8 Lessons You Should Avoid Teaching Children
How to Teach Your Kid How to Use 911
911 services are there to help us in emergency situations. It's a good idea to teach children how to use this number in case they ever need it. This is particularly important when when they start to become independent; such as when they start going to school alone and staying at home by themselves.
Explaining 911 to Your Child
Know when the right time is to teach your child about 911.When your child learns to express himself in words and shows a desire to use the phone, it's the right time to explain the purpose of the number 911.
Explain that calling 911 can help in an emergency.Explain to your child that 911 is the number to call to ask for help during an emergency. Luckily, it is a simple, short code that children can easily remember.
Tell your child about the different people that can help when he or she calls 911.Explain to your child what services they can reach when they call 911. For example:
- Explain the role of a police officer. Tell the child that a police officer can help if they think that there is some threat to their safety, like someone breaking into the house, etc.
- Explain the role of doctors/paramedics. Tell the child that doctor or paramedics can help if someone is seriously injured in an accident, if someone falls ill, passes out, etc.
- Explain the role of a fireman. Tell your child that the firemen can come in case of a fire, a flood, or if someone needs to be rescued from an unsafe situation.
Talk to your child about the dispatcher who will pick up the phone.Explain to the child who the dispatcher is. This is the person who receives the 911 calls from people who need help. The dispatcher asks questions, collects information, and sends help. Tell your child that they should not be afraid to talk to this person.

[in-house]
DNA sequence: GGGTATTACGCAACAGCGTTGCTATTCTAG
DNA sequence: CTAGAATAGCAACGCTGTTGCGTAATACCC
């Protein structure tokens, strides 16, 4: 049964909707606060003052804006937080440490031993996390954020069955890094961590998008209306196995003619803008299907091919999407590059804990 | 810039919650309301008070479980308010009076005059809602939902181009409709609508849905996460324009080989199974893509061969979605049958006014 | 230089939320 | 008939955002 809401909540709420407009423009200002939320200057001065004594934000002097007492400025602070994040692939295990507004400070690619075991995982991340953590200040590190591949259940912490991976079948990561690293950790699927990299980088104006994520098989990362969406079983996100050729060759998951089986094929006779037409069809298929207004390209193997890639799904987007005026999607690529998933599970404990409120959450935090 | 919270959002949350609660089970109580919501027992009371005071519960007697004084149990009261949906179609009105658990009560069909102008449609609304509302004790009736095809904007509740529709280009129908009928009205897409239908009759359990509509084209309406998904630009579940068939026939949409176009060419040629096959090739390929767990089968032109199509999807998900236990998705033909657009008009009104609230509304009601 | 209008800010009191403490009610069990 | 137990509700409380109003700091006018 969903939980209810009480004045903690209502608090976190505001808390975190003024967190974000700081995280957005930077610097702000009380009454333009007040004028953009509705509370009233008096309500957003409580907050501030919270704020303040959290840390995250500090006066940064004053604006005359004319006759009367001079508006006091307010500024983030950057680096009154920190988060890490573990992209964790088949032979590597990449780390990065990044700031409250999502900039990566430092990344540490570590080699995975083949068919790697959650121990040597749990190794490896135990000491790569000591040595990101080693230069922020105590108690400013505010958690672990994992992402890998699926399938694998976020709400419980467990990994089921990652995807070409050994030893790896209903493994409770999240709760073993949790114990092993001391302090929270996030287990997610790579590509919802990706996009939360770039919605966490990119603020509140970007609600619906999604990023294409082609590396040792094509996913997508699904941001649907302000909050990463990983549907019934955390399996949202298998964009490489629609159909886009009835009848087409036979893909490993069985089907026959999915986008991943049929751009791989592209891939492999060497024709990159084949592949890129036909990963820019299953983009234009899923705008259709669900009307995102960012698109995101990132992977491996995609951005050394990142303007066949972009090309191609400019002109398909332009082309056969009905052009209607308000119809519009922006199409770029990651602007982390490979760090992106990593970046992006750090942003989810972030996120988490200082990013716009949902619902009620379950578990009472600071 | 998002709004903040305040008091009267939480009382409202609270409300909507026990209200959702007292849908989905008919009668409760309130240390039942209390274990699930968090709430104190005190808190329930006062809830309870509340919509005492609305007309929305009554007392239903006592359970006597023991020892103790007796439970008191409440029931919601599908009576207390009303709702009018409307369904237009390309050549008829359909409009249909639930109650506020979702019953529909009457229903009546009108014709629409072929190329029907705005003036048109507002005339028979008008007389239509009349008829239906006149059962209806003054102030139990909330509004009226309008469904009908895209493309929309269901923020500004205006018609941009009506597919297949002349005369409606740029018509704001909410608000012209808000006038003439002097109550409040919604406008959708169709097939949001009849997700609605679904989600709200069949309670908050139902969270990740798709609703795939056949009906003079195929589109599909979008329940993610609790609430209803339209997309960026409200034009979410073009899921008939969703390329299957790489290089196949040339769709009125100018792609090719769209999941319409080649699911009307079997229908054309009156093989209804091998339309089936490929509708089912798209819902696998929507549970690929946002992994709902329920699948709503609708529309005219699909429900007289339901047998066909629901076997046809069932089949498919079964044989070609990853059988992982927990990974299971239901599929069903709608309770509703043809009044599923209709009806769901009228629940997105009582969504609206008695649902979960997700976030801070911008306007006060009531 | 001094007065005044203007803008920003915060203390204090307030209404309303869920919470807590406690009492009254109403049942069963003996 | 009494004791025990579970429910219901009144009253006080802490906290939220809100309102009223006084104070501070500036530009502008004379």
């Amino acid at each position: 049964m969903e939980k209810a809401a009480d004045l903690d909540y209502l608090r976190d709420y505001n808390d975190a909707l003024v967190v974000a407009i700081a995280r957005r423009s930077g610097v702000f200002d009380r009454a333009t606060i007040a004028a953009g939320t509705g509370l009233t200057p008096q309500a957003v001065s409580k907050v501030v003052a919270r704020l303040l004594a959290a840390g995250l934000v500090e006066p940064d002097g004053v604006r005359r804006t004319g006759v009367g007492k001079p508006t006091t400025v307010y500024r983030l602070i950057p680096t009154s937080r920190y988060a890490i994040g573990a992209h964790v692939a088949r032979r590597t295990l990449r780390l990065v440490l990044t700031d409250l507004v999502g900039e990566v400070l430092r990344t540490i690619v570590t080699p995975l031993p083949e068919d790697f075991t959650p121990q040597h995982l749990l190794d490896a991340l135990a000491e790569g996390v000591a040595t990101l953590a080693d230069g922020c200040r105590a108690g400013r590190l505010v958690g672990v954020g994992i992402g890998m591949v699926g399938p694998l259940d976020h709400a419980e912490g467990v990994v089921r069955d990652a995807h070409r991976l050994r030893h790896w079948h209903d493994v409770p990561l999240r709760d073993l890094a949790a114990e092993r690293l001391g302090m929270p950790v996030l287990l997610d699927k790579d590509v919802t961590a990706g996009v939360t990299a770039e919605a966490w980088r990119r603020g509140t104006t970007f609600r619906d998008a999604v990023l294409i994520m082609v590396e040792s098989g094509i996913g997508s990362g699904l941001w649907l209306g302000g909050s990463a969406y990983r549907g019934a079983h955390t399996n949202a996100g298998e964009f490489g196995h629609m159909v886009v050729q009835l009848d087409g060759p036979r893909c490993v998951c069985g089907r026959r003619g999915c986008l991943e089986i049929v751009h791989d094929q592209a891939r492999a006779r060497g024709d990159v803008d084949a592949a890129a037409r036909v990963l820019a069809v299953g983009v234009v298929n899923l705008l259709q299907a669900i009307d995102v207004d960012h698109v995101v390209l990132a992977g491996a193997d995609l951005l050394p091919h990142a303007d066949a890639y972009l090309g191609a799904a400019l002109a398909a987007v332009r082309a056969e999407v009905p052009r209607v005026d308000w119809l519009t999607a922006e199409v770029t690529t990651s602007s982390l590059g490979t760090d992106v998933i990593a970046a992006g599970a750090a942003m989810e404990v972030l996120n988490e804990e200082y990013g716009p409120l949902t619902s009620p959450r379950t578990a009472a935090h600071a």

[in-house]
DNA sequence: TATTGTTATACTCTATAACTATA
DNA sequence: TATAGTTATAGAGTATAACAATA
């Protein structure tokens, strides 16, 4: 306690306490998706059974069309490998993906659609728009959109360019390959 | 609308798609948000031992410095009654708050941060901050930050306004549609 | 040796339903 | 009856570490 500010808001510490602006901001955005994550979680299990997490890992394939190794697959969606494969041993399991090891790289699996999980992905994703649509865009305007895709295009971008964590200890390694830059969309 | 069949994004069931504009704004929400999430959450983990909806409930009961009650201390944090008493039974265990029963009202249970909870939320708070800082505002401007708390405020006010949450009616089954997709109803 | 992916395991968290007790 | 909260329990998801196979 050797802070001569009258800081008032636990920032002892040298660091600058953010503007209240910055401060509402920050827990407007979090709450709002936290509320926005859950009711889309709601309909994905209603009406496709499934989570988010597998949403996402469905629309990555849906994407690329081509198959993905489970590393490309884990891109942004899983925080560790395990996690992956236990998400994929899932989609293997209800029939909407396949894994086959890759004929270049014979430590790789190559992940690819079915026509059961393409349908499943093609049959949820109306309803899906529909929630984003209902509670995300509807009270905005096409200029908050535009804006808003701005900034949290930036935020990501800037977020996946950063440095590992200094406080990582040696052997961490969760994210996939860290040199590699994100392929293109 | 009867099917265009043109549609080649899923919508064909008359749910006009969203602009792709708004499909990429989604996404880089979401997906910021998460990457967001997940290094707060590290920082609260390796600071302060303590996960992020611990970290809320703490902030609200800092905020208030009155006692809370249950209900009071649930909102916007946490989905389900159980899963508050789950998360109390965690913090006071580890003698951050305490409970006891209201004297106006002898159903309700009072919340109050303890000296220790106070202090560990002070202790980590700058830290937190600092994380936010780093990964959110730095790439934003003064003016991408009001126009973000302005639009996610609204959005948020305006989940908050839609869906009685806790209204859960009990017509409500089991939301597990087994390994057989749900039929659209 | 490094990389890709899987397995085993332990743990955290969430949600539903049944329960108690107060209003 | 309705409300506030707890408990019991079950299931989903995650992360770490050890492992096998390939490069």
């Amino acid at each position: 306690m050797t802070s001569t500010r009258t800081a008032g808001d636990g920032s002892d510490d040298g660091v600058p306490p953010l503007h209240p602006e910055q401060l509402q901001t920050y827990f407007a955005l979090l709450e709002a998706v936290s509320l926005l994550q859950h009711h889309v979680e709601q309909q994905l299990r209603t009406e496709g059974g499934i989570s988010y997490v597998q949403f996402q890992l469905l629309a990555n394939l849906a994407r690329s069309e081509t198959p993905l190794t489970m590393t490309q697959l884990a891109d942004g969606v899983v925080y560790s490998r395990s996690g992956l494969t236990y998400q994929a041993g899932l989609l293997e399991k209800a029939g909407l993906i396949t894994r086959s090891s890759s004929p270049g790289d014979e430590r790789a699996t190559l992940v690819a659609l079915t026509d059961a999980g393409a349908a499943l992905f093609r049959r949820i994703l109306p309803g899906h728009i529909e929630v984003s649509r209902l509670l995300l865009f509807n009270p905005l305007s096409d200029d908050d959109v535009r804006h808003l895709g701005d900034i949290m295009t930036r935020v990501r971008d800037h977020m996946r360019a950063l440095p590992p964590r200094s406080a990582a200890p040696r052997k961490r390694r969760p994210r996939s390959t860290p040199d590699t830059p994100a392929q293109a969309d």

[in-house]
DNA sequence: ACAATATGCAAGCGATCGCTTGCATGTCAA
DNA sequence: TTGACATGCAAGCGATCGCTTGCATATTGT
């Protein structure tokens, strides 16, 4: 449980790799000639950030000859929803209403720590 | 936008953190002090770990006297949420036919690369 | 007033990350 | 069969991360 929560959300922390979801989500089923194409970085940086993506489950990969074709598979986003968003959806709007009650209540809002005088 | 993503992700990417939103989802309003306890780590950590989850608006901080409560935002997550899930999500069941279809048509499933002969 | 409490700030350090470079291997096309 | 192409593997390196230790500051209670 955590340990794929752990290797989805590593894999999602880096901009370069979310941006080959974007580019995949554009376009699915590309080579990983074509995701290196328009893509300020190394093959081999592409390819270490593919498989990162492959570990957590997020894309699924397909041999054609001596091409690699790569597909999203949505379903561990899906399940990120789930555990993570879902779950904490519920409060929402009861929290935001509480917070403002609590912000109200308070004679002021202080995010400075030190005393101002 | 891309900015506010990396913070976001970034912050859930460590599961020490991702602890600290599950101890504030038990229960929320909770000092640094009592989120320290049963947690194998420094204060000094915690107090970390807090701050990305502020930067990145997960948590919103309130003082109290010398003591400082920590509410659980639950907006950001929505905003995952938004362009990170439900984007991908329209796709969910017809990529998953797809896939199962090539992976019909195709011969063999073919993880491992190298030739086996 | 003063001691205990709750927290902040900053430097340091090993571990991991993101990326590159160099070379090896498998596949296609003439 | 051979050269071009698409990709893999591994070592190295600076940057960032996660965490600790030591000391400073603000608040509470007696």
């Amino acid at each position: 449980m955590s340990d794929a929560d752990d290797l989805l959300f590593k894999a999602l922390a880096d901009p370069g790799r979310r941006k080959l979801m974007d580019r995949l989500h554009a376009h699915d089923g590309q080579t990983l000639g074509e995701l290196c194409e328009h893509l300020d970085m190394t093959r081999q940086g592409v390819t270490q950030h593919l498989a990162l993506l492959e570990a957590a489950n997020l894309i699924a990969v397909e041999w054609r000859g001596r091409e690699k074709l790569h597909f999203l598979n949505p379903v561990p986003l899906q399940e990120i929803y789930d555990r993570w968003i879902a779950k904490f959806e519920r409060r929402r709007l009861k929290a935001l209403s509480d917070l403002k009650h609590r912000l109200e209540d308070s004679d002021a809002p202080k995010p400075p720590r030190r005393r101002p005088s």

Help your child to understand what an emergency is.The child needs to be made aware of the situations in which it's appropriate for them to make a 911 call. These situations include:
- When the child sees a fire, smells smoke, or the fire alarm is activated.
- If the child witnesses a crime, or believes that his or someone else's safety is endangered.
- If the child was in an accident where people were injured, or if they are injured themselves.
- If someone is sick and needs medical help, either on the street or at home.
- If the child is lost and does not know where he is or how to contact his parents.
Help your child to understand when he or she should not call 911.However, it's also important to explain to your child the situations in which it isnotappropriate to call 911. Explain to your child that the policemen, doctors and firemen are very busy people and do not have time to respond to calls that are not serious. Examples of non-serious situations might include:
- If the child has an escaped pet.
- If the child falls and scratches their knee.
- If the child breaks or loses his bike.
Make sure that your child understands that calling 911 is serious.Let your child know that he or she shouldnevercall 911 out of boredom or for a joke. Explain that in some countries, this is even a criminal offense. Also explain that by calling 911 unnecessarily, they may be blocking the line for someone who really needs help.
Help your child to understand that they should get away from the situation before calling 911.Explain to the child that 911 should be called from a safe location. Explain to your child that they must get away from any dangerous places and ensure that their life is not in danger before making the call.
- For example, if there is a fire, the child should leave the house before calling. If they think that someone has broken into the house, they should try to get out and go to a neighbor's before calling.
- However, there are also situations where the child should stay exactly where they are. For example, if someone is sick or injured, the child should stay with them. Let them know that the dispatcher who answers the 911 call can give them information on how to help the sick or injured person.
Preparing Your Child to Call 911
Make sure your child knows what constitutes an emergency.Talk to your child about possible emergencies. Explain the possible situations in which a child should call 911. Encourage your child to name all these situations.
- Ask questions such as: “What will you do when you see a car accident?” or “What would you do if you were alone at home, and see that mom is not well?” “What if your friend fell, hit his head and lost consciousness?"